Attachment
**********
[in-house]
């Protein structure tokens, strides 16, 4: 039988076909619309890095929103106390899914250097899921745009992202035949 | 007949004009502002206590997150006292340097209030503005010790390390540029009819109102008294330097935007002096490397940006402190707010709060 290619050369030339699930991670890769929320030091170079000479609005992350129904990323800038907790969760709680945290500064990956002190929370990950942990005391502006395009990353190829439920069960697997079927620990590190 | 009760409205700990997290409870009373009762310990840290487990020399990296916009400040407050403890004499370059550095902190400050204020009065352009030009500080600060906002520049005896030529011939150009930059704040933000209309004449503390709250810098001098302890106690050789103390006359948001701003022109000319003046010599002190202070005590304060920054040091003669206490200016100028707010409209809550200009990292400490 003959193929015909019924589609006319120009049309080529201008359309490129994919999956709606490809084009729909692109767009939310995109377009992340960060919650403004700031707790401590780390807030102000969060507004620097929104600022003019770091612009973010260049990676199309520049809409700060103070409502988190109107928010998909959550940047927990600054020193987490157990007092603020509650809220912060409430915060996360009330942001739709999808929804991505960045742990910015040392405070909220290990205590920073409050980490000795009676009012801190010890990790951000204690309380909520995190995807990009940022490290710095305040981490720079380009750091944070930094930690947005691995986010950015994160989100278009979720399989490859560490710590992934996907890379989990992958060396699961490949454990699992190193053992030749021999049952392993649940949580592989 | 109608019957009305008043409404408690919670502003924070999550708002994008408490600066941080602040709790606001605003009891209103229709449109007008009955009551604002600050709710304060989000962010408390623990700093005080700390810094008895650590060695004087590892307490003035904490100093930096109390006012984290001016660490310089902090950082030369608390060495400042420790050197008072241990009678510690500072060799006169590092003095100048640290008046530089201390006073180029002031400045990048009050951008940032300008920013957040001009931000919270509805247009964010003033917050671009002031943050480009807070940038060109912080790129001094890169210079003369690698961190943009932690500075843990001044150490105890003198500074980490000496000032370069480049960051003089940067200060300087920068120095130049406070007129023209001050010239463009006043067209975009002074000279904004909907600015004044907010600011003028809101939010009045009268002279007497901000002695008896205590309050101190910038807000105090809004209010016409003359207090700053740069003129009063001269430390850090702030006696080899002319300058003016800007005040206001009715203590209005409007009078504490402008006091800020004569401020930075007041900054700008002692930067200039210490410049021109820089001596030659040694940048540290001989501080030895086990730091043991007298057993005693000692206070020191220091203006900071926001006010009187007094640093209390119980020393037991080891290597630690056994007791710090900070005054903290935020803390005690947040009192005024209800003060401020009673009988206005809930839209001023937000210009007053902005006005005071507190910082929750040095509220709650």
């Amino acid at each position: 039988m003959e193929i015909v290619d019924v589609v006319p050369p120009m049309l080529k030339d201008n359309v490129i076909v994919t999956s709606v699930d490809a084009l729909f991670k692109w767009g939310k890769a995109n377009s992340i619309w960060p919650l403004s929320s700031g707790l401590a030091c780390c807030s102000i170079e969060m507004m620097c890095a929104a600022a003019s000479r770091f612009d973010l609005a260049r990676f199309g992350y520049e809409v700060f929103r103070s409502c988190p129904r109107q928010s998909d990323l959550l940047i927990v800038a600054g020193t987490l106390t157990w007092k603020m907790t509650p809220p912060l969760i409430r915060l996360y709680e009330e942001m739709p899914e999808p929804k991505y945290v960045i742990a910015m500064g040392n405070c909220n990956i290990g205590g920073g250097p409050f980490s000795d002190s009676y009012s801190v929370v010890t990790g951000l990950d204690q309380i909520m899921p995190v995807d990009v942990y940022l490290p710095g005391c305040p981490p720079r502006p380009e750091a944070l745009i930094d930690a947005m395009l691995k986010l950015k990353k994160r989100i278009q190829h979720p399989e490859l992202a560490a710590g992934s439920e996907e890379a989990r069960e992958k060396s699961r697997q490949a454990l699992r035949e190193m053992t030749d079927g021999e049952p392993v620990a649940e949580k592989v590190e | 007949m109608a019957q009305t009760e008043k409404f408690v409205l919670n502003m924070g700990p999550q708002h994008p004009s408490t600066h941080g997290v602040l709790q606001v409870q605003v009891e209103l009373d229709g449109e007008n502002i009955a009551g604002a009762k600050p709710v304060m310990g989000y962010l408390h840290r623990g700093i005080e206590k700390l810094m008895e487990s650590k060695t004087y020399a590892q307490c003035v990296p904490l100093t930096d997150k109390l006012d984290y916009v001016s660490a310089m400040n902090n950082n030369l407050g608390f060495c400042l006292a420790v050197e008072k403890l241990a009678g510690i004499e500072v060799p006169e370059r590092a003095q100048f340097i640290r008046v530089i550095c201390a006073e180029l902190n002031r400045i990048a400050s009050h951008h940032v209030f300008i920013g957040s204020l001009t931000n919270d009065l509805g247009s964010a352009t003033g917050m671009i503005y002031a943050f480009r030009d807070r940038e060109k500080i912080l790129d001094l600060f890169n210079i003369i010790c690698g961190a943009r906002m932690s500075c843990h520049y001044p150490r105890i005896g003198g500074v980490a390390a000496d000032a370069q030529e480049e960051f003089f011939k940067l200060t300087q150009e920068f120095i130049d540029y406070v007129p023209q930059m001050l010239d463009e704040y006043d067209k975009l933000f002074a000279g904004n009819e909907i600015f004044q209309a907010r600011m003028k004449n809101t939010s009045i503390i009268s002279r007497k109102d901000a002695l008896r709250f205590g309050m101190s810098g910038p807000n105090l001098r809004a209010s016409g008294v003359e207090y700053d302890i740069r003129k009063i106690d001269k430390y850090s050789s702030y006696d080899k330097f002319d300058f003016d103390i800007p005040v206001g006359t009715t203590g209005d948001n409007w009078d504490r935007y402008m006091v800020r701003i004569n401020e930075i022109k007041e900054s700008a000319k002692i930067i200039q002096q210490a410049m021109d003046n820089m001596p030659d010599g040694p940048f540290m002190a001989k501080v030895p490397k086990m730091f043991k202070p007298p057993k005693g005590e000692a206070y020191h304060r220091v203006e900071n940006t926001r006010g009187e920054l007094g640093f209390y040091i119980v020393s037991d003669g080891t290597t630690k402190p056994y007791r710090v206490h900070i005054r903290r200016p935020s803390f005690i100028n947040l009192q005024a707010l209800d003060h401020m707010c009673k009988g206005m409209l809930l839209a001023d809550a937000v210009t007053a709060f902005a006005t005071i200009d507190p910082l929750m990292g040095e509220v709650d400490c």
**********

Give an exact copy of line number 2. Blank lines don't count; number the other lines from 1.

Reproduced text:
């Protein structure tokens, strides 16, 4: 039988076909619309890095929103106390899914250097899921745009992202035949 | 007949004009502002206590997150006292340097209030503005010790390390540029009819109102008294330097935007002096490397940006402190707010709060 290619050369030339699930991670890769929320030091170079000479609005992350129904990323800038907790969760709680945290500064990956002190929370990950942990005391502006395009990353190829439920069960697997079927620990590190 | 009760409205700990997290409870009373009762310990840290487990020399990296916009400040407050403890004499370059550095902190400050204020009065352009030009500080600060906002520049005896030529011939150009930059704040933000209309004449503390709250810098001098302890106690050789103390006359948001701003022109000319003046010599002190202070005590304060920054040091003669206490200016100028707010409209809550200009990292400490 003959193929015909019924589609006319120009049309080529201008359309490129994919999956709606490809084009729909692109767009939310995109377009992340960060919650403004700031707790401590780390807030102000969060507004620097929104600022003019770091612009973010260049990676199309520049809409700060103070409502988190109107928010998909959550940047927990600054020193987490157990007092603020509650809220912060409430915060996360009330942001739709999808929804991505960045742990910015040392405070909220290990205590920073409050980490000795009676009012801190010890990790951000204690309380909520995190995807990009940022490290710095305040981490720079380009750091944070930094930690947005691995986010950015994160989100278009979720399989490859560490710590992934996907890379989990992958060396699961490949454990699992190193053992030749021999049952392993649940949580592989 | 109608019957009305008043409404408690919670502003924070999550708002994008408490600066941080602040709790606001605003009891209103229709449109007008009955009551604002600050709710304060989000962010408390623990700093005080700390810094008895650590060695004087590892307490003035904490100093930096109390006012984290001016660490310089902090950082030369608390060495400042420790050197008072241990009678510690500072060799006169590092003095100048640290008046530089201390006073180029002031400045990048009050951008940032300008920013957040001009931000919270509805247009964010003033917050671009002031943050480009807070940038060109912080790129001094890169210079003369690698961190943009932690500075843990001044150490105890003198500074980490000496000032370069480049960051003089940067200060300087920068120095130049406070007129023209001050010239463009006043067209975009002074000279904004909907600015004044907010600011003028809101939010009045009268002279007497901000002695008896205590309050101190910038807000105090809004209010016409003359207090700053740069003129009063001269430390850090702030006696080899002319300058003016800007005040206001009715203590209005409007009078504490402008006091800020004569401020930075007041900054700008002692930067200039210490410049021109820089001596030659040694940048540290001989501080030895086990730091043991007298057993005693000692206070020191220091203006900071926001006010009187007094640093209390119980020393037991080891290597630690056994007791710090900070005054903290935020803390005690947040009192005024209800003060401020009673009988206005809930839209001023937000210009007053902005006005005071507190910082929750040095509220709650």